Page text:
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Metabolite Analysis in Mammalian Cells : How to generate reliable data sets?

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http://pubman.mpdl.mpg.de/cone/persons/resource/persons86451

Ritter,  J. B.
Bioprocess Engineering, Max Planck Institute for Dynamics of Complex Technical Systems, Max Planck Society;

http://pubman.mpdl.mpg.de/cone/persons/resource/persons86303

Genzel,  Y.
Bioprocess Engineering, Max Planck Institute for Dynamics of Complex Technical Systems, Max Planck Society;

http://pubman.mpdl.mpg.de/cone/persons/resource/persons86448

Reichl,  U.
Otto-von-Guericke-Universität Magdeburg;
Bioprocess Engineering, Max Planck Institute for Dynamics of Complex Technical Systems, Max Planck Society;

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Ritter, J. B., Genzel, Y., & Reichl, U. (2007). Metabolite Analysis in Mammalian Cells: How to generate reliable data sets?. Talk presented at 20th ESACT meeting. Dresden, Germany. 2007-06-17 - 2007-06-20.


Cite as: http://hdl.handle.net/11858/00-001M-0000-0013-97B7-5
Abstract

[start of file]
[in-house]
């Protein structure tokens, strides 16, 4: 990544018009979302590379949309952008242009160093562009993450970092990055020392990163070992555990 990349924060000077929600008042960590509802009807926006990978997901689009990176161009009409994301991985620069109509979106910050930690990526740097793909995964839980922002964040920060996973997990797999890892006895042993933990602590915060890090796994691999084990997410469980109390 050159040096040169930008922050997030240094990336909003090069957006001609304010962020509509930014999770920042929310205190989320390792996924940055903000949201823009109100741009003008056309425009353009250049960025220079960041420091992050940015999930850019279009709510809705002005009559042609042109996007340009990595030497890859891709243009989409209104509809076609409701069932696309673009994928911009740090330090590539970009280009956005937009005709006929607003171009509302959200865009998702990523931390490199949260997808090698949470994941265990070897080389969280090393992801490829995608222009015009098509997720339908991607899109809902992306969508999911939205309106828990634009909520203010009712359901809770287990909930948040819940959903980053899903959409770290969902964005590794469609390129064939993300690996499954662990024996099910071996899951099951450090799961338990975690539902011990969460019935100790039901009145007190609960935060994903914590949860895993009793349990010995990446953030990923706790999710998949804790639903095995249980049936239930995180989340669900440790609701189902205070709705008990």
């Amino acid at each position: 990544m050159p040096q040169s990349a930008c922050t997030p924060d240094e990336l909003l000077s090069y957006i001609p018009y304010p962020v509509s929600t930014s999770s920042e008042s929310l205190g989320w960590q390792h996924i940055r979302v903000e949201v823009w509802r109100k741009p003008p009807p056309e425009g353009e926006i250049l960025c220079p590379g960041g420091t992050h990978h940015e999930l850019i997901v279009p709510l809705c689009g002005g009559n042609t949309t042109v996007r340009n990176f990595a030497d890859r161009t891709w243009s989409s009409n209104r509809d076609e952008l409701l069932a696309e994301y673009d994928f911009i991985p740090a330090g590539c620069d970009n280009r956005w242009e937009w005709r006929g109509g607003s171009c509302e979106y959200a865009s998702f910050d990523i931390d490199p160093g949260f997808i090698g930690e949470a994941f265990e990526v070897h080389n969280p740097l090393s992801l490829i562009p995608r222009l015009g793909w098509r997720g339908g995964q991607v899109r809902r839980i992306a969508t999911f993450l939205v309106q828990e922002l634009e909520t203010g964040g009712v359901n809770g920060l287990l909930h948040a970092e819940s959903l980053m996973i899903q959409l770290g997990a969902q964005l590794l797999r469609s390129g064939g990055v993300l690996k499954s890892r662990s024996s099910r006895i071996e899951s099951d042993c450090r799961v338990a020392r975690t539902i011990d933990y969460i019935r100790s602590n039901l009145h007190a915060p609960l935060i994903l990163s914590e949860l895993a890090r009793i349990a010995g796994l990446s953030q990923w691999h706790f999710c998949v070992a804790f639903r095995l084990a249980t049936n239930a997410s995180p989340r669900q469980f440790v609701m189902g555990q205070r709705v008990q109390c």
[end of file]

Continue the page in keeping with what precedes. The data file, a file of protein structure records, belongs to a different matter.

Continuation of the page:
Future requirements concerning process optimization and validation in mammalian cell culture will include an increased effort for detailed analysis of the production system. Not only metabolites in the cell culture supernatant but also cells are under closer investigation, ranging from single cell or proteome analysis to the investigation of the metabolome. Especially, if heading towards systems biology approaches, predominantly qualitative data sets are usually not sufficient. In this work, we present a method to measure intracellular metabolite concentrations during cell growth and production. Several aspects to be considered are discussed, including the question of quenching metabolism, washing cells and the appropriate extraction procedure. Hereby, focus was put on reaching high metabolite concentrations in the extracts, but also on physiological reasonable metabolite ratios and recoveries. Furthermore, critical points like the cell type, varying cell size, medium, culture conditions or growth substrate are addressed. Main focus was put on an adherent MDCK cell line used for the production of an influenza vaccine. Intracellular concentrations of several metabolites from central carbon metabolism as well as a number of nucleotides were measured using an anion-exchange chromatography system coupled with conductivity and UV-detection. Results for the nucleotide ATP were compared with an independent enzymatic assay to assure reliable data. Additionally, the suitability of MS-detection coupled to chromatography has been tested to expand the spectrum of analyzed metabolites due to better sensitivity and selectivity. Especially for adherent cells, metabolite pools are important numbers if dynamic modelling approaches are going to be followed. Changes are to be expected and should be incorporated into mathematical models. Thus, we present data sets for the cultivation and virus production for MDCK cells showing a distinct dynamic behaviour within time. Additionally, some results for a suspension BHK cell line and adherent Vero cells will be shown.